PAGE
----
CE Testing and Marking
The CE mark was introduced in 1995. ‘CE’ stands for Communauté Européenne (European Community). CE marking was created to encourage the free circulation of goods within the European community.
TRaC can assist your company in acquiring the CE Mark with CE Mark testing and certification. Through our testing and certification procedures we can prove a product's compliance with all applicable CE marking directives.
The idea of the CE marking is to provide a clear indication that a given product meets the requirements of relevant CE marking directives and therefore should not be stopped at Member State borders, and should enjoy free movement between Member States.
The CE Marking system was originally intended for customs officers at entry points to the EU and between Member States to indicate compliance with the appropriate requirements. Over time however the CE marking has been adopted to mean more (even if not strictly true) – the product is safe and complies with legislation.
Get a feel for our recent seminar by viewing our CE marking directives update video.
New Approach directives are based on the following principles:
- Harmonisation is limited to essential requirements.
- Only products fulfilling the essential requirements may be placed on the market and put into service.
- Harmonised standards, the reference numbers of which have been published in the Official Journal and which have been transposed into national standards, are presumed to conform to the corresponding essential requirements.
- Application of harmonised standards or other technical specifications remains voluntary, and manufacturers are free to choose any technical solution that provides compliance with the essential requirements.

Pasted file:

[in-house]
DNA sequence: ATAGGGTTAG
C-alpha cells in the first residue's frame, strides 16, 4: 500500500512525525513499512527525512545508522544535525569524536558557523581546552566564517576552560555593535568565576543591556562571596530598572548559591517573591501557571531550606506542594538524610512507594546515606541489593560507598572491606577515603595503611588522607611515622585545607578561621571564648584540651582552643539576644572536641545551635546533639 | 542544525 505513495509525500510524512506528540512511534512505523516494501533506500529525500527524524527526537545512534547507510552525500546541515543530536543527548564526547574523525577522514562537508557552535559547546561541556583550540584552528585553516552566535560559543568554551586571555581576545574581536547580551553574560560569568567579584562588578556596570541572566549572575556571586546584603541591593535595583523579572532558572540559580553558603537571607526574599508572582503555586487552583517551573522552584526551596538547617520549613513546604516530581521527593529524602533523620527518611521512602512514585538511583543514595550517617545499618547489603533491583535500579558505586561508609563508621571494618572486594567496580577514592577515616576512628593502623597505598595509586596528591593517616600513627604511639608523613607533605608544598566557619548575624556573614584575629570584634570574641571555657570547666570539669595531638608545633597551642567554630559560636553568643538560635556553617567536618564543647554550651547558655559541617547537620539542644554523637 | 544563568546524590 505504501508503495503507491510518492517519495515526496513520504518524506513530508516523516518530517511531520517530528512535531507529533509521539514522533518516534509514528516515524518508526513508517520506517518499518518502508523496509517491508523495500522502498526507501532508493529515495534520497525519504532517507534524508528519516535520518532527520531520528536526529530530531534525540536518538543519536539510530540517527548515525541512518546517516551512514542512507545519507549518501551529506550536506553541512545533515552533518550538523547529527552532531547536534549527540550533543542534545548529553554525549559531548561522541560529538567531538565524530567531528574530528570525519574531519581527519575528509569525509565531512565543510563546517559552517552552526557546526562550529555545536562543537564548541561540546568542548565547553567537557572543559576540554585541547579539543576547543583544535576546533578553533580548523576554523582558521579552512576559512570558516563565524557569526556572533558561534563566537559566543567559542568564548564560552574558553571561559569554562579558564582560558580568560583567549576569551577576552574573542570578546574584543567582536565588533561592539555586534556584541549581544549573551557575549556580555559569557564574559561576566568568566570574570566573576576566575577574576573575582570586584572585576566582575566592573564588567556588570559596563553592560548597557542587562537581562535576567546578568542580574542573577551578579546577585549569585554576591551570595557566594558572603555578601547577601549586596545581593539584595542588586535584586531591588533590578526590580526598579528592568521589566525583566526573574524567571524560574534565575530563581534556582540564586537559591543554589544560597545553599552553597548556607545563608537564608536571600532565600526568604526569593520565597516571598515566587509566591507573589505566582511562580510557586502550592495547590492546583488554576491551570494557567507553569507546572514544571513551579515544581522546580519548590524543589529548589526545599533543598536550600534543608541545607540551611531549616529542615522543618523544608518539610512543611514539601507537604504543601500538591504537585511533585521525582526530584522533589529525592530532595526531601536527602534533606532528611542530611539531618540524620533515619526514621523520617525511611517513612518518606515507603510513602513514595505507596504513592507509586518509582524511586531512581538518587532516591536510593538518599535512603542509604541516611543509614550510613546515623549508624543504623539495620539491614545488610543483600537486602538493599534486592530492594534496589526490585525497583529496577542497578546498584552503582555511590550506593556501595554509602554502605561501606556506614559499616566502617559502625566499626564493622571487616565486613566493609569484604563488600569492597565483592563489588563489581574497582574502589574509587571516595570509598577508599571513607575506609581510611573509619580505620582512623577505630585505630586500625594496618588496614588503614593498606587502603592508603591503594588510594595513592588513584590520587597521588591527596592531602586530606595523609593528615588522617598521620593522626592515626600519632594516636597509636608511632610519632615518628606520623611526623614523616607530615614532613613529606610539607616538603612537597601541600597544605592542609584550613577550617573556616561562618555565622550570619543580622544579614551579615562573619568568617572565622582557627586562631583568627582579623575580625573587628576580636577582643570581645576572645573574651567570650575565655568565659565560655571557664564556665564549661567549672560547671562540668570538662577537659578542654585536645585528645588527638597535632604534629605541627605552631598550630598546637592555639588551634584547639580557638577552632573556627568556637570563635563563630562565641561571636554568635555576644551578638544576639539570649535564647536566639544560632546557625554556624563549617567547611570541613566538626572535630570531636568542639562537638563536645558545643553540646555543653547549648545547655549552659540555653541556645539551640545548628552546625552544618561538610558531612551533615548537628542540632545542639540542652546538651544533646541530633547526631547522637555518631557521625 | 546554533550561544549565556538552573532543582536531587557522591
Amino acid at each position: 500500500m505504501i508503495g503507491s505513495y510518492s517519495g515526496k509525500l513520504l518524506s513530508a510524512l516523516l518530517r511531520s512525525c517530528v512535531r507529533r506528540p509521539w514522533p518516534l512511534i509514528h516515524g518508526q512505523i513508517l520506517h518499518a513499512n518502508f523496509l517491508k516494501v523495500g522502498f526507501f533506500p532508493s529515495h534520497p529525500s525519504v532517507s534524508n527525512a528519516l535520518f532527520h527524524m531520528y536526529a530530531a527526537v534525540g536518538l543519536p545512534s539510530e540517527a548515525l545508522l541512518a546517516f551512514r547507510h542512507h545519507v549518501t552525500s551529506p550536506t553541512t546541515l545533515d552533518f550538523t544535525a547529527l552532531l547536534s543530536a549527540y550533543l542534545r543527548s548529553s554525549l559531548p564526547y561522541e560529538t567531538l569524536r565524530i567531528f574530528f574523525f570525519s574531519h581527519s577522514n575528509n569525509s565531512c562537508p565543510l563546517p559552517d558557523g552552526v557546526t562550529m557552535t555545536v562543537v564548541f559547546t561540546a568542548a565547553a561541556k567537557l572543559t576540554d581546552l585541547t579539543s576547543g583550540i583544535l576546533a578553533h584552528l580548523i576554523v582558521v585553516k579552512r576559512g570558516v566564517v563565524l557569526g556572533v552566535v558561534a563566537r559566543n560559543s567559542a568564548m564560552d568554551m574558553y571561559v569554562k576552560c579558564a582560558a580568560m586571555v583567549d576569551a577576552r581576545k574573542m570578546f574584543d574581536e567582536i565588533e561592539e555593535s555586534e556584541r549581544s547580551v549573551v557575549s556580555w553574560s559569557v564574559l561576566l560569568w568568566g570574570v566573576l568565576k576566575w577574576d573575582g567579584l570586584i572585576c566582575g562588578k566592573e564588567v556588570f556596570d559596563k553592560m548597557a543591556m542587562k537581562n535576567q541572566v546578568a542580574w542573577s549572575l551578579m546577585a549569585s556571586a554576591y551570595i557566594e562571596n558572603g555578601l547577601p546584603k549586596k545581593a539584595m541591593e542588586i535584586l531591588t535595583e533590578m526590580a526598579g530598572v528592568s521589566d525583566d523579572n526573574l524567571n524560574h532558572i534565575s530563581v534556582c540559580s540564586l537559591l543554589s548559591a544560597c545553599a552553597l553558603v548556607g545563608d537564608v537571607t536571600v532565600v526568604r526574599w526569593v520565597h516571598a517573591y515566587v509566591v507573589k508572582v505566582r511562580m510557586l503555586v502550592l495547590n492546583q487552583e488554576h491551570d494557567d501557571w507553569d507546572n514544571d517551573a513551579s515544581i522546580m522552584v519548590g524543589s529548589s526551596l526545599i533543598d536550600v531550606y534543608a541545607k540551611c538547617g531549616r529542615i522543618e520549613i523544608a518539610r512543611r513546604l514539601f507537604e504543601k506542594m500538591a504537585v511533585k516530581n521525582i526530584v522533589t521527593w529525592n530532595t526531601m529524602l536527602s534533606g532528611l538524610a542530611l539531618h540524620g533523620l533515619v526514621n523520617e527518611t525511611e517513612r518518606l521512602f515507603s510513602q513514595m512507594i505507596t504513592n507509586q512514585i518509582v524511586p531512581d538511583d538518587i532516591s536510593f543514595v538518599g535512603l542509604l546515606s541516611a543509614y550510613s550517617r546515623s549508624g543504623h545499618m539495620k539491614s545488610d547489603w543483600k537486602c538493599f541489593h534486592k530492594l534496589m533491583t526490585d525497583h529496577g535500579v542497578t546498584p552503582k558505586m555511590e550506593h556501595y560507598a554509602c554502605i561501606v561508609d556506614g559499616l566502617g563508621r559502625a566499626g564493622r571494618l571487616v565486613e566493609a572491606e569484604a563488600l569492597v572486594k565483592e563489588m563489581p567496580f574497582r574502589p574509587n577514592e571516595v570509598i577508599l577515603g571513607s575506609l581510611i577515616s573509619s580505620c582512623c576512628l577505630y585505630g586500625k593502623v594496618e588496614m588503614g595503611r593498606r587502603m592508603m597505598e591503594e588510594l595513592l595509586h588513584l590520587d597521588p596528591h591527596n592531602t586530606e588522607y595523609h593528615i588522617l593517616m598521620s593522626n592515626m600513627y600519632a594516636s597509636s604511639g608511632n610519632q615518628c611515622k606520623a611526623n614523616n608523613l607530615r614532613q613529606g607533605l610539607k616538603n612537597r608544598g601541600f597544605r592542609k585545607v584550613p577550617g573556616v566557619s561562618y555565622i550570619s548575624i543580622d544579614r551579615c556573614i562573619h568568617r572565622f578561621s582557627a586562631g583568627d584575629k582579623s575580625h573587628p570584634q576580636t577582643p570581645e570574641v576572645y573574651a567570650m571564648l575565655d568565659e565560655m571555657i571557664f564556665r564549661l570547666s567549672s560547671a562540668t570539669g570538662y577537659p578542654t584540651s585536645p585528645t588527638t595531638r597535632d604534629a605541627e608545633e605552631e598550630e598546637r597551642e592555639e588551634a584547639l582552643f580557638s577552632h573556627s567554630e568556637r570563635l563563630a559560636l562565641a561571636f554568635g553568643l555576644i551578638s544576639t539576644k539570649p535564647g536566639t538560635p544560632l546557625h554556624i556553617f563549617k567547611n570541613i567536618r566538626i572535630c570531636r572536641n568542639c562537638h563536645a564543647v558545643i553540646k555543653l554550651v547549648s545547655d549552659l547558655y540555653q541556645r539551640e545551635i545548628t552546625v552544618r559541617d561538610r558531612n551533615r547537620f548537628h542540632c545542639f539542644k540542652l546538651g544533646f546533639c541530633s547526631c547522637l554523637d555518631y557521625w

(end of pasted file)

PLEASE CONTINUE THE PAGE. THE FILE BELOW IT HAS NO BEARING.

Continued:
- Manufacturers may choose between different conformity assessment procedures provided for in the applicable directive.
CE Marking and the Law
New Approach directives apply to products that are intended to be placed (or put into service) on the Community market for the first time. Consequently, the directives apply to new products manufactured in the Member States, and to new, as well as used and second-hand, products imported from third countries.
CE marking is a process that follows the ‘new approach’ directive. The new approach provides a framework that helps the legislative body to write a CE marking directive such that it looks and feels like any other. For example, the directive might say (in summary), test to a harmonized standard and by doing so, the manufacturer has provided a presumption to the technical aspects of the directive. It must then compile technical documentation (which again is the same across all CE marking directives) and how to CE mark.